In 2000, President Robert Mugabe launched Zimbabwe's controversial fast-track land reforms, seizing the majority of the 4,500 farms held by mostly white commercial farmers. More than a decade on, while some of the new farmers are doing well, others have found that if they cross the ruling party, they face losing their new land.
Shadrack Rwafa stands outside the home he has built.
He is one of Zimbabwe's 170,000 new farmers, the proud owner of Land Hunger Farm.
A short, muscular man, he has worked hard to grow crops on this dry, unforgiving soil, which used to be a cattle ranch.
It took two months just to dig the well, and he is proud of the clean, fresh water it produces.
"It's like milk," he tells the BBC.
Mr Rwafa is no ordinary farmer.
He is a war veteran who fought against the white minority rule which ended in 1980, when Robert Mugabe replaced Ian Smith as the country's leader.
In the intervening years he has been a sculptor, painter and miner.
But after Mr Mugabe inaugurated the Fast Track Land Reform Programme in 2000, Mr Rwafa saw his chance.
He joined the invasion of a white-owned farm in the area in the south-east of the country.
Many of the commercial farms were seized violently, but Mr Rwafa says his case was different.
"We didn't just come without talking to the then farm owner.
"We asked 'can we share the land' and that's how we came here," says Mr Rwafa.
"He accepted and there was no violence at this place.
"We even helped him to put his sheep on the truck and he left us some fertilizers and we parted nicely."
The farm is the fulfilment of his life-long dream.
Today he grows peanuts, beans and maize and says his life has improved dramatically.
A ranch that once raised cattle has been split into 252 separate units, each farmed by a family growing a range of crops as well as raising some cattle.
Mr Rwafa says it is far more productive than it was when it was commercially farmed.
The farm's former owner was not available for comment.
The progress of Mr Rwafa and his fellow new farmers in Masvingo Province has been recorded by a 10-year research project, conducted by the Institute of Development Studies at Sussex University, which followed 400 new farmers.
It is one of a number of studies which challenge popular perceptions that Zimbabwe's land reform programme has been an unmitigated disaster.
The Sussex University study does, however, accept that the process has had setbacks.
Only just over a third of the new farmers are doing well, about a fifth are supplementing their income by other means, and the rest are struggling, are not using the land for active production, or have given up altogether.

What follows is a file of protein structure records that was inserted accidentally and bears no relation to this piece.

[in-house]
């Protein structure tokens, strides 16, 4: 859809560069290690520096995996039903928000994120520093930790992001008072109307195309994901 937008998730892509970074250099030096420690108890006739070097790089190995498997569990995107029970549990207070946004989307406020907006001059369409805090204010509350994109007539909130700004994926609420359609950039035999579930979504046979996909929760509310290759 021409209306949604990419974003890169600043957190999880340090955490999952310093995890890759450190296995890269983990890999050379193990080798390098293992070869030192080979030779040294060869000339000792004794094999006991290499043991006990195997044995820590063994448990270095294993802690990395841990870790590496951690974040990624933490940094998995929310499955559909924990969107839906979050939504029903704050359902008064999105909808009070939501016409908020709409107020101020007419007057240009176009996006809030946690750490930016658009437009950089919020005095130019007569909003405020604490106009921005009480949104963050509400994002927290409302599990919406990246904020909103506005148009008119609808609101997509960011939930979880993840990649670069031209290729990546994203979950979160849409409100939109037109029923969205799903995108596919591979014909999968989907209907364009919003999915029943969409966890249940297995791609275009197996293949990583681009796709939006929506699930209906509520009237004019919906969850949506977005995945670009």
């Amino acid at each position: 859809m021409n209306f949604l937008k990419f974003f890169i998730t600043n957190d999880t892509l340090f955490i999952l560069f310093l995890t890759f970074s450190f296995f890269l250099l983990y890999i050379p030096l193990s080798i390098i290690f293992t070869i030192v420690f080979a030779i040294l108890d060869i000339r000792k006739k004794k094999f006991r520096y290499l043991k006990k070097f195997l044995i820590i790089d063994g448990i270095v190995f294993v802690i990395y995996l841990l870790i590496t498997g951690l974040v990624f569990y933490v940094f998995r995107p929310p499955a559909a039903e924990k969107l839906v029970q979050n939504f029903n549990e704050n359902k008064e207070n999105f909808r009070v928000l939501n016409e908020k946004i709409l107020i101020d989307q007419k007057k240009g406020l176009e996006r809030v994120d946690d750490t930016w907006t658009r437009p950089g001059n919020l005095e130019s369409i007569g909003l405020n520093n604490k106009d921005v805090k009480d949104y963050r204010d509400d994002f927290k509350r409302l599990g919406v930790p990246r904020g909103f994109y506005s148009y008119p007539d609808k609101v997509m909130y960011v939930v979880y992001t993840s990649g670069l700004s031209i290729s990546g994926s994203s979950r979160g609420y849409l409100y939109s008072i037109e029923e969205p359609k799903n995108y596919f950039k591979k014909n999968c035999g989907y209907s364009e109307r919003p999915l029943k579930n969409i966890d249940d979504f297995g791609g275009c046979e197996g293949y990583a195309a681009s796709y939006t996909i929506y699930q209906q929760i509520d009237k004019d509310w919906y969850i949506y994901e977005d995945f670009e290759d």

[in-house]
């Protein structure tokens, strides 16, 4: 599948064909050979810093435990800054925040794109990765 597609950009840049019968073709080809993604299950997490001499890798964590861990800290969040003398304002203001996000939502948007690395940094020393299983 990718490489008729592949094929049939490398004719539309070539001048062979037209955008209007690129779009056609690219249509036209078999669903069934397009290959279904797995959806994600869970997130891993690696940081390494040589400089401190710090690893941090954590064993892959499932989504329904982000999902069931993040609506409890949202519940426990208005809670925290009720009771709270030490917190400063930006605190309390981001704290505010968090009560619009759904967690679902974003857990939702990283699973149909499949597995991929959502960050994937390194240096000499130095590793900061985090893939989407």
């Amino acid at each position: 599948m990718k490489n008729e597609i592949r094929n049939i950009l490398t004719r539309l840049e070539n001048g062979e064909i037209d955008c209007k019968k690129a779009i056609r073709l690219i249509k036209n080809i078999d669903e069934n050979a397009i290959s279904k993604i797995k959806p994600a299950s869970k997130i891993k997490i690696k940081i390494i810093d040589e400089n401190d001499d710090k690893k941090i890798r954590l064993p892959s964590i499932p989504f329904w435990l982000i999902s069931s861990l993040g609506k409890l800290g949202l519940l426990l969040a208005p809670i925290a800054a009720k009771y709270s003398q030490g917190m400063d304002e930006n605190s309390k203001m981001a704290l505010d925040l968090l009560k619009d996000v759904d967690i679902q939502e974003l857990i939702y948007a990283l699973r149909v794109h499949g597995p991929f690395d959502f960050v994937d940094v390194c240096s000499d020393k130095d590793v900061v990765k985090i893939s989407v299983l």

Even this sober view is challenged.
Economic consultant John Robertson suggests that agricultural output is only around 50% of the level it was before the land invasions began in 2000.
"Most of the new people involved who are farming the land that was confiscated from the large-scale farmers are producing enough for themselves and not much more," says Mr Robertson.
Land invasions have not ended.
Just as we were visiting new farmers like Mr Rwafa, a white farmer lost the land he was born on.
He did not want his name to be mentioned - the whole issue is too politically sensitive - but he seemed almost resigned to what had taken place.
"You didn't have to be a genius to work out that we weren't going to be there for the rest of our lives.
"One supposes they could stop it now, but I think they do not want to see a white on the land, and don't need to see any whites left," he says, more in sorrow than anger.
Mr Robertson believes the entire land redistribution exercise was meant to create a system of patronage, through a pool of voters who were dependent on the ruling Zanu-PF party.
"If you display your loyalty to the ruling party, you will get a free piece of land. If you show any disloyalty to the party, guess what… you'll lose it," he says.
Not even high-ranking Zanu-PF members are necessarily secure.
Tracy Mutinhiri was deputy minister of labour and social welfare until the middle of this year. She was also a beneficiary of land reform, with one of the biggest farms in the country.
Then she began to get too close to the Movement for Democratic Change (MDC), the former opposition, which is now in an uneasy government of national unity with President Mugabe's party.
"When we got into the inclusive government, I wanted to work with everybody. That's how it started: building up and building up, and then one day they decided to come and invade my farm," says Ms Mutinhiri.
"If it could happen to me, it could happen to anybody else," she adds.
But the real losers in this process have been the 500,000 workers who were once employed on the commercial farms.
Many were seen as potential MDC supporters, and were therefore not allocated any of the redistributed land.
I spoke to some of these workers who were too fearful to be named.
"Sometimes we are getting by on just $10 (£6.40) a month," says one woman, a former farm worker, now living in a disused tobacco barn.
The farm workers' official minimum wage is $44 (£28.80) per month.
"We are really suffering, and we don't know how we're going to live.
"This land reform must be reversed, and maybe our life can change."
President Mugabe's land reforms have had a mixed outcome, with at least as many farm workers losing their livelihoods as there are new farmers working their own land.
The country is also now a net food importer where it once exported grain to the region.
The United Nations World Food Programme is appealing for $42m (£27m) to help more than one million Zimbabweans get through to the harvest early next year.